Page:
and configured, is the most secure, and satisfying way to store firearms.
They may be small glorified closets, with a few racks for long arms, or they
can be rooms with cabinettes, shelves, racks, tables, and chairs. Budget,
along with the intensity of one's obsession with firearms will dictate how
elaborate this space may be. Though a gun room is a possibilty for the apartment
dweler, it is generally a luxury confined to the home owner.
The simplest gun room is a walk in closet, with
a securely locked door. A new door will need to be hung, in most cases,
because most closet doors open outward, putting their hinges on the outside
frame. This makes it pretty easy to gain access, even if locked, by prying
up the hinges.
humidity, and temperature.
My Personal Gun Storage System
I will not go into too much detail about how, or
where, I store my own guns, since it is a simple enough matter for those
who wish, to find my address. You never know who might be out there. I will
only mention a few things. I have a pair of high security gun safes, in
a secure remote location. This location is temperature and humidity controlled,
and has it's own alarm system. Though nothing will stop a determined thief,
talented professional thieves generally do not concern themselves with the
level of profit that they might realize through robbing people like me.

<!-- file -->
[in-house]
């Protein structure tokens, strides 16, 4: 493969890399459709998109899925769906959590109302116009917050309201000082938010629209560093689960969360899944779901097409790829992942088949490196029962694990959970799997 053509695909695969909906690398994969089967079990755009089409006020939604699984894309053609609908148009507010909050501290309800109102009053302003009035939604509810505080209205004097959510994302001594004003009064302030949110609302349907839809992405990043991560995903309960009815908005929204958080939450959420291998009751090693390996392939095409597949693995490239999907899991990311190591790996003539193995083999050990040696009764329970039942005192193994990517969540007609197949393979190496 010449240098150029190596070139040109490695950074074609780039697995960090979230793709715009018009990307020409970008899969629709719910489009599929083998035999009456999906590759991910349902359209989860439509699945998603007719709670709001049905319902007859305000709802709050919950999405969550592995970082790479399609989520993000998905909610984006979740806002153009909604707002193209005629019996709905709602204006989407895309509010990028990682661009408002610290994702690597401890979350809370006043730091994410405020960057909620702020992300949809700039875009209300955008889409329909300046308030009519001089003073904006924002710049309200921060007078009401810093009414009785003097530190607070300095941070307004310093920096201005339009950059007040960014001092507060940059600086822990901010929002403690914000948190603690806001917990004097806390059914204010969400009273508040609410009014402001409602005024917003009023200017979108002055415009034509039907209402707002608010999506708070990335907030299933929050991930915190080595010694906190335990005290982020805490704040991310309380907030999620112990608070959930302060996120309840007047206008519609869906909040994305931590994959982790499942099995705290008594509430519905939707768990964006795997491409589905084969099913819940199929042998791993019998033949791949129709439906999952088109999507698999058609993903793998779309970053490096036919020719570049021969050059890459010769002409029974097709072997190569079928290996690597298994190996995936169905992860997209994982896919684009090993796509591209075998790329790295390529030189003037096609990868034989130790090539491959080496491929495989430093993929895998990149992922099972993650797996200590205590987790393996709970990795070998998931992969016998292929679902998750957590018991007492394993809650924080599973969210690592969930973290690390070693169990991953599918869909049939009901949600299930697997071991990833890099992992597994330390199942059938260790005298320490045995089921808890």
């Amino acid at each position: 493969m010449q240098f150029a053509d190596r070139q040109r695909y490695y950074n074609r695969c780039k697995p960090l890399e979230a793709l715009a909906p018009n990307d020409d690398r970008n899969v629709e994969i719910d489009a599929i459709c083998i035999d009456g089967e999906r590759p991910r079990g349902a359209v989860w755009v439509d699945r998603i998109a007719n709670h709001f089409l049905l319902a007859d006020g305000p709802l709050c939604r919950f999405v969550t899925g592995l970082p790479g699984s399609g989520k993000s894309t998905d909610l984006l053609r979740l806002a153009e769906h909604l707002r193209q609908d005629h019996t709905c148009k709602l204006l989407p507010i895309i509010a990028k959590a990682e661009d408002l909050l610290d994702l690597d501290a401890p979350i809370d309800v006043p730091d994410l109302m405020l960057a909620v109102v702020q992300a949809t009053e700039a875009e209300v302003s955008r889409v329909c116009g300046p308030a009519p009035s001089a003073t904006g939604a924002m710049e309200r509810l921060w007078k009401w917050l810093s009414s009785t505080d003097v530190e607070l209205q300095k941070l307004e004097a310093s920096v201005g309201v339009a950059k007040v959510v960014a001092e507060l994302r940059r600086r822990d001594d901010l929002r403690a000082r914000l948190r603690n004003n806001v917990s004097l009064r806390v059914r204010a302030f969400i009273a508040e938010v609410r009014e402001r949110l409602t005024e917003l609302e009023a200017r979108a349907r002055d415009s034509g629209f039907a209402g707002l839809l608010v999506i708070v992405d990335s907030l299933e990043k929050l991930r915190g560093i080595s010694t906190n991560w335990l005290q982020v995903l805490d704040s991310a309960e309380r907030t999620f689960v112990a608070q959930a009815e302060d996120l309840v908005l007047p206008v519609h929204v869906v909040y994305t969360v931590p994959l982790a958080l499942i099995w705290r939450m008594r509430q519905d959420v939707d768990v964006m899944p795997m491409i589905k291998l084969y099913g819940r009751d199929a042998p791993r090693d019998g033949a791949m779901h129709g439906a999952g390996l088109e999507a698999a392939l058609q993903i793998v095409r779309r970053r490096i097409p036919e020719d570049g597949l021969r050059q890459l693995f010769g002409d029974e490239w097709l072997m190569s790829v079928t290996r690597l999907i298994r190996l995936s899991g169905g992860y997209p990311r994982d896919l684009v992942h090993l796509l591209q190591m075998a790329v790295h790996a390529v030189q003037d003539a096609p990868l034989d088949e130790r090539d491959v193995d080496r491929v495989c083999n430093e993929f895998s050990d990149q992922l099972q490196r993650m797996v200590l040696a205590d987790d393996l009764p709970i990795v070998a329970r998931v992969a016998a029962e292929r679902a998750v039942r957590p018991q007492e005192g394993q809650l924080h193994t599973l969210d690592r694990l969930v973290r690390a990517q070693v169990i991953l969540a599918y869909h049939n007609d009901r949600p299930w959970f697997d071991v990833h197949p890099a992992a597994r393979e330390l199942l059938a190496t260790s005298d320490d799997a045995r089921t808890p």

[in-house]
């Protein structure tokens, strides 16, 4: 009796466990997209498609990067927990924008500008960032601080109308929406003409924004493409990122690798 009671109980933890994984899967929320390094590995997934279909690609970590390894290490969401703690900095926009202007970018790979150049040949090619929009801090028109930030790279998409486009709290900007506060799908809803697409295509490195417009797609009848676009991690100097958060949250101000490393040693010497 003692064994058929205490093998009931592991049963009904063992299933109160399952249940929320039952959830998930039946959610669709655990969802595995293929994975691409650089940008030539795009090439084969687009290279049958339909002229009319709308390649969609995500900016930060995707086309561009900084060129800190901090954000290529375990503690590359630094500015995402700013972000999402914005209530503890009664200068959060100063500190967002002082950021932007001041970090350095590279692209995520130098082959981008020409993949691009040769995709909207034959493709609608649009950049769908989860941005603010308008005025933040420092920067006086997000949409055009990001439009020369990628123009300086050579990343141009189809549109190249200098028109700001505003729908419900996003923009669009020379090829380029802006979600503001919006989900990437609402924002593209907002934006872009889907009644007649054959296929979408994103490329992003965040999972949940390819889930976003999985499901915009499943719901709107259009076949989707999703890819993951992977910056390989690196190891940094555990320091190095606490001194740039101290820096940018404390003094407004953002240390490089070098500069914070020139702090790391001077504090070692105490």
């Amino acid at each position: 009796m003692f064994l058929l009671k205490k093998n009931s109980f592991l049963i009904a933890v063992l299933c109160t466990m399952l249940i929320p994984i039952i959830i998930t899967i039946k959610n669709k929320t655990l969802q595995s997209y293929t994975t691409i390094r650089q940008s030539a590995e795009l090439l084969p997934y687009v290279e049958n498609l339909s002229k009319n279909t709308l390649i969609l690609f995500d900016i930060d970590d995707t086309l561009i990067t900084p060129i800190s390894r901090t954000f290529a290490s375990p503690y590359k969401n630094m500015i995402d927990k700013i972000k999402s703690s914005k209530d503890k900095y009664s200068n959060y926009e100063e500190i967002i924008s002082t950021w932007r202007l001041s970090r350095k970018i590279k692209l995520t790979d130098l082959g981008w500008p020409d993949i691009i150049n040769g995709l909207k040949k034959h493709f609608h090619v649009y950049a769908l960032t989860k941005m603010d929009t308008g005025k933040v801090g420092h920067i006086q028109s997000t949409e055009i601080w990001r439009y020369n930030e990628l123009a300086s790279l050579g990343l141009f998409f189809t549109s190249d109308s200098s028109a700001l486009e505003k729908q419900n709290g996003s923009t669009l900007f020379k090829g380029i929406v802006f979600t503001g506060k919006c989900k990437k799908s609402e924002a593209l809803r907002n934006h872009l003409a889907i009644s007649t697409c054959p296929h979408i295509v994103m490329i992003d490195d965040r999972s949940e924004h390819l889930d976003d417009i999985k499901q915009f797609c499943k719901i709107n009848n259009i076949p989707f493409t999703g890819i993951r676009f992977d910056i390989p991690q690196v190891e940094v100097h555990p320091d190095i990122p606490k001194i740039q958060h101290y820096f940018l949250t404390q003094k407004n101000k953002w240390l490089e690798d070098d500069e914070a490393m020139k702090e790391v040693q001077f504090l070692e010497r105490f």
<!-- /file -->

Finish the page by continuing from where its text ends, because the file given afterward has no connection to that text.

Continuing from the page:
What most of us need to worry about are amatuers, and the oportunistic house
breakers. For this type of theif, a high securty gun safe is sufficient.
Even a gun locker might do the trick, though I would not wish to risk a
$20,000 to $50,000 gun collection on the sheet steel walls and cheap locks
used on these models.
While I would have prefered a Liberty series safe,
this type of safe is so heavy that I would have never gotten it down into
my gun room. This type of safe, though offering better protection, wieghs
about 700 pounds. Instead, I bought a pair of smaller safes. My gun safes
weigh 200 pounds each, without the guns, and are of medium size. They
are designed to hold sixteen longarms each, as well as a number of related
items in door mounted storage compartments, and a shelf. They are of heavy
construction, are fire resistant (1200 degrees for one hour), and have
quallity combination locks. I dread moving day. These are not top of the
line gun safes, and cost me a bit over $600. Still this is a small price
to pay for the peace of mind that they offer. Each cost little more than
the price of a good handgun, or a fair to middling rifle. In addition to
their security, these safes give me a place to store my gun so that they
are out of the way.
|$25 - $50
|Curious Children, Guests
|$200 - $700
|Curious Children, Guests
|$70 - $200
|$300 - $2500
|Determiined Burglar, Fire
|Collector, Serious Hunter, Sportsman
|Serious Collector, Gun Enthusiast